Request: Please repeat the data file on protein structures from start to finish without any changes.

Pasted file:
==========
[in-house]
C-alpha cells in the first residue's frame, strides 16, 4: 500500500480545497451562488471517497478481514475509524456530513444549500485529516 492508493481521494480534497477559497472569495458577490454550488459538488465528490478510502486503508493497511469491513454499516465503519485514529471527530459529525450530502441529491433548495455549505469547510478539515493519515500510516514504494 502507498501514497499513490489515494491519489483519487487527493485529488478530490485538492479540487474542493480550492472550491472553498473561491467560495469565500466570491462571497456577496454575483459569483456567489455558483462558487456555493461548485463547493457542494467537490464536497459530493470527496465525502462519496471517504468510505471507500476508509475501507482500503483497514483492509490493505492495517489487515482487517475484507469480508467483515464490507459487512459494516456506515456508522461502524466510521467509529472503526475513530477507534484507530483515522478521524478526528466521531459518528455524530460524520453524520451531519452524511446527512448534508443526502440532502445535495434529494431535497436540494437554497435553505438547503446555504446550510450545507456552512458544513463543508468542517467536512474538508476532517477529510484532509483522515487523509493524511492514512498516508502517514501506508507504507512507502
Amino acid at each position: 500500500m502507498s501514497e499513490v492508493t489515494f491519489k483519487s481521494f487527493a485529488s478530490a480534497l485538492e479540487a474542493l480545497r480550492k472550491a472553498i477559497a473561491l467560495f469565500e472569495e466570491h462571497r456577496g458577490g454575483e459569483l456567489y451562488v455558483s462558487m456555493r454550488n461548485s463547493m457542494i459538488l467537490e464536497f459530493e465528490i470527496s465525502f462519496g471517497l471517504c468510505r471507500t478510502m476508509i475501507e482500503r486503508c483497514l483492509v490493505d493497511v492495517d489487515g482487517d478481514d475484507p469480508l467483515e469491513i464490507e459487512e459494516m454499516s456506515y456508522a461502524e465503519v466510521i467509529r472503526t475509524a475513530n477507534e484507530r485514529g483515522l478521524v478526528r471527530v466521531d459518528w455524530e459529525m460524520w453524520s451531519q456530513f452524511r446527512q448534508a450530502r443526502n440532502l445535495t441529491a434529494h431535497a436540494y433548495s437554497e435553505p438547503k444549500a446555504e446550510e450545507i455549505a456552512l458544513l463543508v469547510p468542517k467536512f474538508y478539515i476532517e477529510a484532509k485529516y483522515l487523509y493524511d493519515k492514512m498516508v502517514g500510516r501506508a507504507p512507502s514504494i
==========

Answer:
[in-house]
C-alpha cells in the first residue's frame, strides 16, 4: 500500500480545497451562488471517497478481514475509524456530513444549500485529516 492508493481521494480534497477559497472569495458577490454550488459538488465528490478510502486503508493497511469491513454499516465503519485514529471527530459529525450530502441529491433548495455549505469547510478539515493519515500510516514504494 502507498501514497499513490489515494491519489483519487487527493485529488478530490485538492479540487474542493480550492472550491472553498473561491467560495469565500466570491462571497456577496454575483459569483456567489455558483462558487456555493461548485463547493457542494467537490464536497459530493470527496465525502462519496471517504468510505471507500476508509475501507482500503483497514483492509490493505492495517489487515482487517475484507469480508467483515464490507459487512459494516456506515456508522461502524466510521467509529472503526475513530477507534484507530483515522478521524478526528466521531459518528455524530460524520453524520451531519452524511446527512448534508443526502440532502445535495434529494431535497436540494437554497435553505438547503446555504446550510450545507456552512458544513463543508468542517467536512474538508476532517477529510484532509483522515487523509493524511492514512498516508502517514501506508507504507512507502
Amino acid at each position: 500500500m502507498s501514497e499513490v492508493t489515494f491519489k483519487s481521494f487527493a485529488s478530490a480534497l485538492e479540487a474542493l480545497r480550492k472550491a472553498i477559497a473561491l467560495f469565500e472569495e466570491h462571497r456577496g458577490g454575483e459569483l456567489y451562488v455558483s462558487m456555493r454550488n461548485s463547493m457542494i459538488l467537490e464536497f459530493e465528490i470527496s465525502f462519496g471517497l471517504c468510505r471507500t478510502m476508509i475501507e482500503r486503508c483497514l483492509v490493505d493497511v492495517d489487515g482487517d478481514d475484507p469480508l467483515e469491513i464490507e459487512e459494516m454499516s456506515y456508522a461502524e465503519v466510521i467509529r472503526t475509524a475513530n477507534e484507530r485514529g483515522l478521524v478526528r471527530v466521531d459518528w455524530e459529525m460524520w453524520s451531519q456530513f452524511r446527512q448534508a450530502r443526502n440532502l445535495t441529491a434529494h431535497a436540494y433548495s437554497e435553505p438547503k444549500a446555504e446550510e450545507i455549505a456552512l458544513l463543508v469547510p468542517k467536512f474538508y478539515i476532517e477529510a484532509k485529516y483522515l487523509y493524511d493519515k492514512m498516508v502517514g500510516r501506508a507504507p512507502s514504494i